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Class

Reviewed by Juliano RabeloCheckmark | Last updated: August 24, 2021

What Does Class Mean?

A class — in the context of Java — is a template used to create objects and to define object data types and methods.

Classes are categories, and objects are items within each category.

All class objects should have the basic class properties.

Core properties include the actual attributes/values and methods that may be used by the object.

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Techopedia Explains Class

A class in Java is a logical template to create objects that share common properties and methods.

Hence, all objects in a given class will have the same methods or properties.

For example: in the real world, a specific cat is an object of the “cats” class. All cats in the world share some characteristics from the same template such as being a feline, having a tail, or being the coolest of all animals.

In Java, the “Cat” class is the blueprint from which all individual cats can be generated that includes all cat characteristics, such as race, fur color, tail length, eyes shape, etc.

So, for example, you cannot create a house from the cat class, because a house must have certain characteristics — such as having a door, windows and a roof — and none of these object properties can be found in the cat class.

A class declaration is made up of the following parts:

  • Modifiers

  • Class name

  • Superclass (the name of a class’ parent, if available)

  • Implemented Interfaces (if any)

  • Appropriate Keywords depending on whether the class extends from a Superclass and/or implements one or more interface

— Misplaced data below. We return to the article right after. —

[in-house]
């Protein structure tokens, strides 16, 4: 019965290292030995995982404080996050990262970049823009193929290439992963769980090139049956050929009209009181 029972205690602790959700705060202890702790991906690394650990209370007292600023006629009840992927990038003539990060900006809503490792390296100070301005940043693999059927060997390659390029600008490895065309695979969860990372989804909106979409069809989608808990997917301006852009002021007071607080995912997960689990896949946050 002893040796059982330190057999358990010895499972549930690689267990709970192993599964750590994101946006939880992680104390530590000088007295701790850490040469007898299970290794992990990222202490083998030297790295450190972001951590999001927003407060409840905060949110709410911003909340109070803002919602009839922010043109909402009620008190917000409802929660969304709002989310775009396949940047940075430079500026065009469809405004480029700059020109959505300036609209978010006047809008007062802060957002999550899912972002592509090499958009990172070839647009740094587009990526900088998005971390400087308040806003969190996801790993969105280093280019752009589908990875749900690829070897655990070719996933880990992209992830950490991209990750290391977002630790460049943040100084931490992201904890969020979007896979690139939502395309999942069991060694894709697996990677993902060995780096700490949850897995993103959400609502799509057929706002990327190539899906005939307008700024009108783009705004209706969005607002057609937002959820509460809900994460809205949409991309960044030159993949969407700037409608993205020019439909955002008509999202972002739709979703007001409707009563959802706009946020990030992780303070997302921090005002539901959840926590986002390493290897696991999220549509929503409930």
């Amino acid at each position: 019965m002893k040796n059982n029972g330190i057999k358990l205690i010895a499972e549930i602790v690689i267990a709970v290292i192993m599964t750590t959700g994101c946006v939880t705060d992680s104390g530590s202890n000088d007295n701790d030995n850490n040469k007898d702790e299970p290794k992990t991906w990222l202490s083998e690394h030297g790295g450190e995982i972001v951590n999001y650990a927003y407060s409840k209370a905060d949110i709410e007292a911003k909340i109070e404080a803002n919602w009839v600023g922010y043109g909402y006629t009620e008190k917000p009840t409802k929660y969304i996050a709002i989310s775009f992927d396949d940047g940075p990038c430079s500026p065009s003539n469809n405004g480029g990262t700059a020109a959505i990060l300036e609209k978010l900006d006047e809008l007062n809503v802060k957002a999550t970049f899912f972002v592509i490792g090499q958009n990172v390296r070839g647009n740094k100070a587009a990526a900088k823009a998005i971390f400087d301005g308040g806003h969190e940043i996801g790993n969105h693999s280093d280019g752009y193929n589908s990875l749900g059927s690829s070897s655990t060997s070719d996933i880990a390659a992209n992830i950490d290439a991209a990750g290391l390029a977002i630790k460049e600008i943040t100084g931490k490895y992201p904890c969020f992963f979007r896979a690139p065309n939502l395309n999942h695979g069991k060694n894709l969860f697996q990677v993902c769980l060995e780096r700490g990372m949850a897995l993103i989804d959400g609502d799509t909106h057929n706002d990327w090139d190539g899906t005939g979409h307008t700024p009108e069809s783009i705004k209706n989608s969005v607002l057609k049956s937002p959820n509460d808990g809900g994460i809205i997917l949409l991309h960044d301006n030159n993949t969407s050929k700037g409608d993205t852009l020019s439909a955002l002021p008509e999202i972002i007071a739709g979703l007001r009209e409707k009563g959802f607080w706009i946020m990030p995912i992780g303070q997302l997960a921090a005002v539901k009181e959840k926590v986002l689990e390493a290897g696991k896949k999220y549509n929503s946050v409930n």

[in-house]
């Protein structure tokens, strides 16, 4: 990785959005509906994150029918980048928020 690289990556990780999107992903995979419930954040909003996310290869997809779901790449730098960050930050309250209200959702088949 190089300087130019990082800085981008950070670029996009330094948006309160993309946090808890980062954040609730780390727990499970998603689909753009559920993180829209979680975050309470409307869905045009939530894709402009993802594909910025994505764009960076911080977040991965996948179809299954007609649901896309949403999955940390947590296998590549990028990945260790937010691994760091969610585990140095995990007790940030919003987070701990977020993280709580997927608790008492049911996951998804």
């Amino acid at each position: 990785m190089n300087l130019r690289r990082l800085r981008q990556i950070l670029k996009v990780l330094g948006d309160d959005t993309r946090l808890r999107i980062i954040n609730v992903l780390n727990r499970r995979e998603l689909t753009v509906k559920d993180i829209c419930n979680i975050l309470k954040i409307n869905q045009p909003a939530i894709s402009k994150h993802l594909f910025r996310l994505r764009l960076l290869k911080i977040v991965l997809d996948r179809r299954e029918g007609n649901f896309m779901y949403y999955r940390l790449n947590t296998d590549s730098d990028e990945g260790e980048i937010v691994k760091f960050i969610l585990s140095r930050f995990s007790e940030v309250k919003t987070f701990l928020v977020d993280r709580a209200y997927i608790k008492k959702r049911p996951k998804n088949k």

• Class body within curly brackets {}

Constructors are used to create and initialize new objects in a class. Every class must have a constructor — either a default one provided by the Java compiler or a new one written for that class.

The constructor is invoked every time a new object is built, but a class may have multiple constructors. It is used to assign default values to each class’ variable to create a fully formed object. All the variables that define both the class and the objects (tail length, race, fur, etc.) are that class’ fields. In the “Cat” class, you can’t imagine a physically existing cat that has no fur, height, weight, etc. The constructor, therefore, initializes an object with a set of standardly assigned values that could be set by the programmer or by Java (default constructor).

To implement the behavior of the class and its objects, methods are used. For example, “playing with a string” or “meowing to request food at 4:00 AM” are methods.

Three Different Types of Variables

Local variables

Temporary variables defined inside methods. They are declared and initialized within that method, and will be made eligible for garbage collection once the method is completed.

For example: in the method “playing with a string,” the string is a local variable.

Instance variables

They are variables that are inherent to an object and that can be accessed from inside any method, constructor or block.

They are destroyed when the object is destroyed.

Class variables

Class variables or static variables are declared with the static keyword in a class. They are similar to instance variables, but they are created when the program starts and destroyed when the program stops.The main difference with instance variables is in what scope they are available. A class variable is accessible from an object instance, while an instance variable is not accessible from a class method.

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